In Mars Canada Inc. v Bemco Cash & Carry Inc., 2016 ONSC 7201, the Ontario Superior Court of Justice granted summary judgment and upheld settlement agreements that prohibit the grey marketing of Mars Canada’s food products.
Grey marketing is the practice of buying genuine branded products abroad and selling them in competition with a local distributor of the foreign vendor. Bemco was purchasing legitimate Mars products in the United States and importing them for sale in Canada, which allowed it to sell at lower prices than Mars Canada’s distributors. The Court noted that there is nothing inherently wrong with grey marketing, however, the law is unsettled as to whether a Canadian trademark holder can prevent third parties from selling products bearing the trademarks which are legitimate goods sourced from a foreign parent or affiliate of the Canadian trademark holder. This case focused on the application of prior settlement agreements and the Court found it unnecessary to resolve the legality of grey marketing.
Mars had sued Bemco over its grey marketing practices and the parties settled in 2006. Bemco later resumed its grey marketing of Mars’ products and argued that it was not bound by the settlement agreement because the settlement agreement used the name Bemco Confectionary & Sales Ltd rather than Bemco Cash & Carry Inc.
The Court disagreed. The agreement referenced the court proceeding and file number to which Bemco Cash & Carry Inc. was the defendant. Bemco Cash & Carry Inc. obtained the Court order of the Federal Court dismissing the action to implement the settlement and had advised the court that the “parties” had a binding agreement. Contemporaneous correspondence between counsel left no doubt that settlement discussions were between the plaintiff and Bemco Cash & Carry Inc. The Court found it “perfectly clear” that the settlement was intended to bind Bemco Cash & Carry Inc. and ordered that the agreement be rectified to reflect this. Rectification is a discretionary, equitable remedy under which a court will correct a document that contains an error and thereby fails to reflect the mutual intentions of the parties.
Bemco also argued that the settlement was void because contracts that limit a person’s freedom to trade are presumptively void at common law unless they meet a four-part test described in Tank Lining Corp. v. Dunlop Industrial Ltd., 1982 CanLII 2023 (ON CA):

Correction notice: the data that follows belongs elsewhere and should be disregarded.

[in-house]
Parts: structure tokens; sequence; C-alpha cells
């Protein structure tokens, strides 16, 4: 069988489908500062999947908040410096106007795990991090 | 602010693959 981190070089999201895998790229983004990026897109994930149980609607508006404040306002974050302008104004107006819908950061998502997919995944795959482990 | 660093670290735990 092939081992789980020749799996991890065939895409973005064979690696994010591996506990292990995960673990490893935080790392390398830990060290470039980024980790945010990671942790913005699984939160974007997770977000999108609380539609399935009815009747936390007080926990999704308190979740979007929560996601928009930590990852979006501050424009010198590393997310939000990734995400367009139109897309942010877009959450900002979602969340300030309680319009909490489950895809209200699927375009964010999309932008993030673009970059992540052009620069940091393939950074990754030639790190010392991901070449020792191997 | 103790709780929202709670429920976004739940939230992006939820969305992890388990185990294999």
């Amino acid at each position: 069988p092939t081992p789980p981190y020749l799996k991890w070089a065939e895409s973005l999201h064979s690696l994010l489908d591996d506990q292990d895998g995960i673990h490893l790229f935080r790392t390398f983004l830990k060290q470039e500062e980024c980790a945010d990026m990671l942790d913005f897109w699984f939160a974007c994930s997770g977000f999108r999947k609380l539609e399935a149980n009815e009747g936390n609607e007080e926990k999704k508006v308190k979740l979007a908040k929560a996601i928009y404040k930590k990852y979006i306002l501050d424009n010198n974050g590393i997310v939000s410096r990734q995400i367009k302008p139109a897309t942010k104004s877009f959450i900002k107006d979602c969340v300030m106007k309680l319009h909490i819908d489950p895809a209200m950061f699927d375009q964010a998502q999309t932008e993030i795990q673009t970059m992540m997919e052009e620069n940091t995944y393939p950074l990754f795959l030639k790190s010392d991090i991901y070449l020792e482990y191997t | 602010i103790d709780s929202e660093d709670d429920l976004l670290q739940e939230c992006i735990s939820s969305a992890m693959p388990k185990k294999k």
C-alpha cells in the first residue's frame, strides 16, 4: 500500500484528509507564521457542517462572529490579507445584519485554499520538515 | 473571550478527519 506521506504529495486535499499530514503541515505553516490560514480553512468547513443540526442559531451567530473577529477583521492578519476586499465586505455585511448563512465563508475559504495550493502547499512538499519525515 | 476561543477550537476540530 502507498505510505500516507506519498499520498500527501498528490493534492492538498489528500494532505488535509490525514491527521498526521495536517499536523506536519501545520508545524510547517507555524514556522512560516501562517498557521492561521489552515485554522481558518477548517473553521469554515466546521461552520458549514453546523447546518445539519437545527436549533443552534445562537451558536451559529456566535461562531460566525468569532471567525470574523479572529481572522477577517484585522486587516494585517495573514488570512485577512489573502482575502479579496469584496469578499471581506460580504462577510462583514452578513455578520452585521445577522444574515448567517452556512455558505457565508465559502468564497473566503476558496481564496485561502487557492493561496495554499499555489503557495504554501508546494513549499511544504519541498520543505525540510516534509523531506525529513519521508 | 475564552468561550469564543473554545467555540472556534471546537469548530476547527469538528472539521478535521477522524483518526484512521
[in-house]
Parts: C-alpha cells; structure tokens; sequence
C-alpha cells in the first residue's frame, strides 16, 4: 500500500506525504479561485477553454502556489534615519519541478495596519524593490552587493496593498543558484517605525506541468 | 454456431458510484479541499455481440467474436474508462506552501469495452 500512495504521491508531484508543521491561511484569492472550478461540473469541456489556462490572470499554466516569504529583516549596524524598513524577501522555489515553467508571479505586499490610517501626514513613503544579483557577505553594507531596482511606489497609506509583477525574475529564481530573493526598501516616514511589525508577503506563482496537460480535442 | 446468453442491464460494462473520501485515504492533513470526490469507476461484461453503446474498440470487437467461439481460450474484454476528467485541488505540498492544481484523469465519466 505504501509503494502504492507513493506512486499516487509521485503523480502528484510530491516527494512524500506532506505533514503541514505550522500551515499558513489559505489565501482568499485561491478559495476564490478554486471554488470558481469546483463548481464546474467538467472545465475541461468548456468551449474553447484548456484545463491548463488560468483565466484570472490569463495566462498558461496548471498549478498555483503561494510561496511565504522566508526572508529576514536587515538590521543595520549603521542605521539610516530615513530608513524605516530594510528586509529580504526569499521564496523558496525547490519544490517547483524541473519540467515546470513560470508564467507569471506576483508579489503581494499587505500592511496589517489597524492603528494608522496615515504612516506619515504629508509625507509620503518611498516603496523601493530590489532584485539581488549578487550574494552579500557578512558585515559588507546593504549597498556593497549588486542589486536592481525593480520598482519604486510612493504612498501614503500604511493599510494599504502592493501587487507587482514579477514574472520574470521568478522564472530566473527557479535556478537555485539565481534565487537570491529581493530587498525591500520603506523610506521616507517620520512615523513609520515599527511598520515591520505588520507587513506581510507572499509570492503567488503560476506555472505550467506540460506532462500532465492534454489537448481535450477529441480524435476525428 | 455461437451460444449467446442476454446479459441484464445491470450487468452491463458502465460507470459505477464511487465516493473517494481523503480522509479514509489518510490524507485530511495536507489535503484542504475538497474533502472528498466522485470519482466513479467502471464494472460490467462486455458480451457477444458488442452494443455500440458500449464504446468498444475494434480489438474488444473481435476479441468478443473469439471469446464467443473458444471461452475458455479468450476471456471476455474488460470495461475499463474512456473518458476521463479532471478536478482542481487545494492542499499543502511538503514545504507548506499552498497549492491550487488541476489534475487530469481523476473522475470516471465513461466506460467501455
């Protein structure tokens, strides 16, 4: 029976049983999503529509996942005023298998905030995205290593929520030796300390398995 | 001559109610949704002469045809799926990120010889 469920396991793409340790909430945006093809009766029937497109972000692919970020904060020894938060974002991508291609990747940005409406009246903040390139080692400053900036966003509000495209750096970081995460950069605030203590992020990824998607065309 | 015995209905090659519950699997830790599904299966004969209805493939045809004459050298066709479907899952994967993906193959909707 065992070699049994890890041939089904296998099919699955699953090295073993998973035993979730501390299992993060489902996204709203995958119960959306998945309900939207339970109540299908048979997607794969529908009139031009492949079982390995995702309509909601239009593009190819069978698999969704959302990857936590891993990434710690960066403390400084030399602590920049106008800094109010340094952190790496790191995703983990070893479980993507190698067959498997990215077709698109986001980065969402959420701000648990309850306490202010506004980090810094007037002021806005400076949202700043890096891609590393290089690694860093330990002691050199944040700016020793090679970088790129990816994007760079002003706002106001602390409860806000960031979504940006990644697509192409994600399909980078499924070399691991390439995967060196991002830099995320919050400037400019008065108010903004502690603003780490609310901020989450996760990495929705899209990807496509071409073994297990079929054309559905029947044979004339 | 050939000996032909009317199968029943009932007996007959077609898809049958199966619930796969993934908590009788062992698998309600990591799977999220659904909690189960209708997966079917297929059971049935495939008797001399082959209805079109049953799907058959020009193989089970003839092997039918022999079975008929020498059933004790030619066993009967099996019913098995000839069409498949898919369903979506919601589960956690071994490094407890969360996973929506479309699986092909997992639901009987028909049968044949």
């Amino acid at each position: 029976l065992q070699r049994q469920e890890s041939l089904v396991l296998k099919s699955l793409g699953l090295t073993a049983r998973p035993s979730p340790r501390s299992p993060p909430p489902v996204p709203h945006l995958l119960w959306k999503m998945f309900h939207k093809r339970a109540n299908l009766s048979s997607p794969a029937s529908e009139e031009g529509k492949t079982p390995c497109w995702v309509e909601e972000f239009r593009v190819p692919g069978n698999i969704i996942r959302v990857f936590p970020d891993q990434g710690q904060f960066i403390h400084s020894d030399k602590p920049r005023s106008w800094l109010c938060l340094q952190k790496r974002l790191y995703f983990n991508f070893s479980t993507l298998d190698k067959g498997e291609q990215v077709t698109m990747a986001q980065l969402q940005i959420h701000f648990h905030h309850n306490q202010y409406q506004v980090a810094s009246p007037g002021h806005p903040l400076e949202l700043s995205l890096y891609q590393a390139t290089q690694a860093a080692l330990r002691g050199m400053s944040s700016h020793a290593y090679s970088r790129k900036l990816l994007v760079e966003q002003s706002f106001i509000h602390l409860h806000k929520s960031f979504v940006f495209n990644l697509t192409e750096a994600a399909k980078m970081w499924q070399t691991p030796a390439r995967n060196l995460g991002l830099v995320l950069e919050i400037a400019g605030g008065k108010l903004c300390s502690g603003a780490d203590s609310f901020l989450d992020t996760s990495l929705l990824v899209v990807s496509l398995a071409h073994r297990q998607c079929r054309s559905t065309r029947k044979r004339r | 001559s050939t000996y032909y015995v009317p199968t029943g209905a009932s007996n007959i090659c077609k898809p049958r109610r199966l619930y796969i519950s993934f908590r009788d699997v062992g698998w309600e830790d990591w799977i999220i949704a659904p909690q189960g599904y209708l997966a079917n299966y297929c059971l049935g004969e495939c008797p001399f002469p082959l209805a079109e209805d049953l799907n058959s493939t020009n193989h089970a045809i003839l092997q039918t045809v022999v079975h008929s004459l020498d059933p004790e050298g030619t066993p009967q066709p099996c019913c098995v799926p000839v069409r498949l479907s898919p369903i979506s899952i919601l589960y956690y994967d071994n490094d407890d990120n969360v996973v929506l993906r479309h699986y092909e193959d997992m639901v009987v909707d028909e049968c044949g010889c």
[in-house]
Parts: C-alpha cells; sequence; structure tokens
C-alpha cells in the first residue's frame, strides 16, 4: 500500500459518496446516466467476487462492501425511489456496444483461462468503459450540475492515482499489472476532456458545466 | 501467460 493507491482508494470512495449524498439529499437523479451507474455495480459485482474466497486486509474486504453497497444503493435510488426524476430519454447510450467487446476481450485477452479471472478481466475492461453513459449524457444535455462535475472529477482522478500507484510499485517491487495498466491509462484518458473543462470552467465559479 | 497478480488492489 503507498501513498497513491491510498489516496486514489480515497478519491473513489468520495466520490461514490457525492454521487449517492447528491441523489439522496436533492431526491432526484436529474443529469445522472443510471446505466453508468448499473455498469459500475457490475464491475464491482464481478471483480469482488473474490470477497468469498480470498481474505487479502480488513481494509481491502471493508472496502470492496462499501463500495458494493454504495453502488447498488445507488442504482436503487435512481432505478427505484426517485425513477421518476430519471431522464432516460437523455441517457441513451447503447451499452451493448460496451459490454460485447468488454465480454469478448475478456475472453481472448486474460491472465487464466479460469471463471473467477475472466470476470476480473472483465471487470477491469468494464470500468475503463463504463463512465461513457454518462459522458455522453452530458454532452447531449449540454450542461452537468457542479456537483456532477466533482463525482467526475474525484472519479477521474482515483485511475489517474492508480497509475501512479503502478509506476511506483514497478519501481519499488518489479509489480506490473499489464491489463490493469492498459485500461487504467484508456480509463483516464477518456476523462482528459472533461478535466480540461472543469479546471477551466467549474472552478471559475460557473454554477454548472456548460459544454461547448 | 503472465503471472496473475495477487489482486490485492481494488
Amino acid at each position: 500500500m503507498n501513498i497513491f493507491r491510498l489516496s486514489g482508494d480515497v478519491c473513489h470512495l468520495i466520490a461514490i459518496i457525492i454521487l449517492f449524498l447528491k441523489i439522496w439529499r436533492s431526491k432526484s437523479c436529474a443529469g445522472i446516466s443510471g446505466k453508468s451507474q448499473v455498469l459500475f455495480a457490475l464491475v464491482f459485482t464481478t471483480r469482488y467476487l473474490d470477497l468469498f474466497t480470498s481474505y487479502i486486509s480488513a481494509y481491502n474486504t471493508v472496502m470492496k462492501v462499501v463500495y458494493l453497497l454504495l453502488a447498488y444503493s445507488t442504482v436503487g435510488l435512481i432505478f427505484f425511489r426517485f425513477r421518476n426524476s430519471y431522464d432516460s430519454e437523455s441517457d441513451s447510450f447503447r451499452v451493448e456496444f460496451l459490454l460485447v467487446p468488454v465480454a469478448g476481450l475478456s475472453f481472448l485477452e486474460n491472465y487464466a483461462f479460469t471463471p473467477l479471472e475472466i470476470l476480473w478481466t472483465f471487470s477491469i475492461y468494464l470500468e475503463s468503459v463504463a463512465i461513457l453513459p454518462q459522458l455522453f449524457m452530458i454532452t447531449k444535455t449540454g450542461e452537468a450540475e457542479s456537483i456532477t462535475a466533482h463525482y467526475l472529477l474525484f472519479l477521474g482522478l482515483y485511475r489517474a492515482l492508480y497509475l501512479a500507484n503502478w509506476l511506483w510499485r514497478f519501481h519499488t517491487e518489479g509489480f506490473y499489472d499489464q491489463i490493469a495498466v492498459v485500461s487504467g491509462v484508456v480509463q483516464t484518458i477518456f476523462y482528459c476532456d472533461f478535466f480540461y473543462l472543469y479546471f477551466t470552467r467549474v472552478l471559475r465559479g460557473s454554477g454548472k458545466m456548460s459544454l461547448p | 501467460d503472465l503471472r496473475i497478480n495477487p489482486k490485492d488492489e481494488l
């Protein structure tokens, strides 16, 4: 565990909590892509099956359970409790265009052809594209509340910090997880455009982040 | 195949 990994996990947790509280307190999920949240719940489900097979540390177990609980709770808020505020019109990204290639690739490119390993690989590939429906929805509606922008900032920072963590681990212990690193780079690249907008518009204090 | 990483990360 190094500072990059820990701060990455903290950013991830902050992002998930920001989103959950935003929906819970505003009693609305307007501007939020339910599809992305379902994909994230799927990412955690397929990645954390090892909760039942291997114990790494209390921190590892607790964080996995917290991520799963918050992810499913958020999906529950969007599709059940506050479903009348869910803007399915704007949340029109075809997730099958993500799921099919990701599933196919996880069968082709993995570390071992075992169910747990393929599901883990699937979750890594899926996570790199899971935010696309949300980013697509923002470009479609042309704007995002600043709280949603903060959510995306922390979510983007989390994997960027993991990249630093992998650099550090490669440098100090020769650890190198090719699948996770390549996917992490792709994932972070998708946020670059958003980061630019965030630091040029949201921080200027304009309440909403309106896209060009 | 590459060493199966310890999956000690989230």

Firstly, is the covenant under review in restraint of trade? … Secondly, is the restraint one which is against public policy and, therefore, void? Not every restraint of trade is void. The limited exceptions usually involve a restraint coupled with mortgages or leases of real property as in this Court’s decision in Stephens v. Gulf Oil Canada Ltd. et al. (1975), 11 O.R. (2d) 129, 65 D.L.R. (3d) 193, 25 C.P.R. (2d) 64; see also Cheshire and Fifoot’s Law of Contract, 9th ed. (1976), p. 374. The restraint in this case does not fall within any of the recognized exceptions and is, therefore, prima facie void. Thirdly, can the restraint be justified as reasonable in the interests of the parties? Fourthly, can it also be justified as reasonable with reference to the interests of the public?
The Court held that the settlement was not prima facie void and that all four tests from Tank Lining were readily satisfied because the plaintiff’s rights arose from settlement agreements, flowed from registered trademarks, and were being asserted against products that were otherwise illegal to import and sell in Canada.
First, the fact that the agreement is a settlement weighed heavily against it being prima facie void or at all contrary to public policy. The Court in Tank Lining held: “The courts also have always looked askance at parties who seek to escape the burden of contracts into which they have freely entered. Both practicality and morality require that solemn obligations be upheld and that parties be discouraged from repudiating them.” By raising the issue of restraint of trade, the Defendants sought to unwind the very settlement to which they agreed and cause the grey marketing issue that they agreed to settle to be litigated.
Second, Mars’ legitimate interest in protecting the distinctiveness of its trademarks for MARS, M&Ms, BOUNTY, MILKY WAY, SNICKERS, TWIX, UNCLE BEN’S and PEDIGREE and enforcing its statutory monopoly readily satisfied the first test in Tank Lining. The Court held that one cannot say that efforts to enforce trademarks are either prima facie void based on public policy or unreasonable in the public interest as such actions are explicitly authorized by Parliament.
Finally, the court noted that the defendants were prohibited from selling the grey marketed products by federal labelling and packaging law. Since the products were meant for the U.S., the labeling had no French, weights were not in metric and the required nutritional panel was missing, all of which violate express prohibitions in the Food and Drugs Act.
The Court granted summary judgment on the question of liability and declared that the resumed grey marketing constituted a breach of the settlement.
A copy of the judgment can be found here.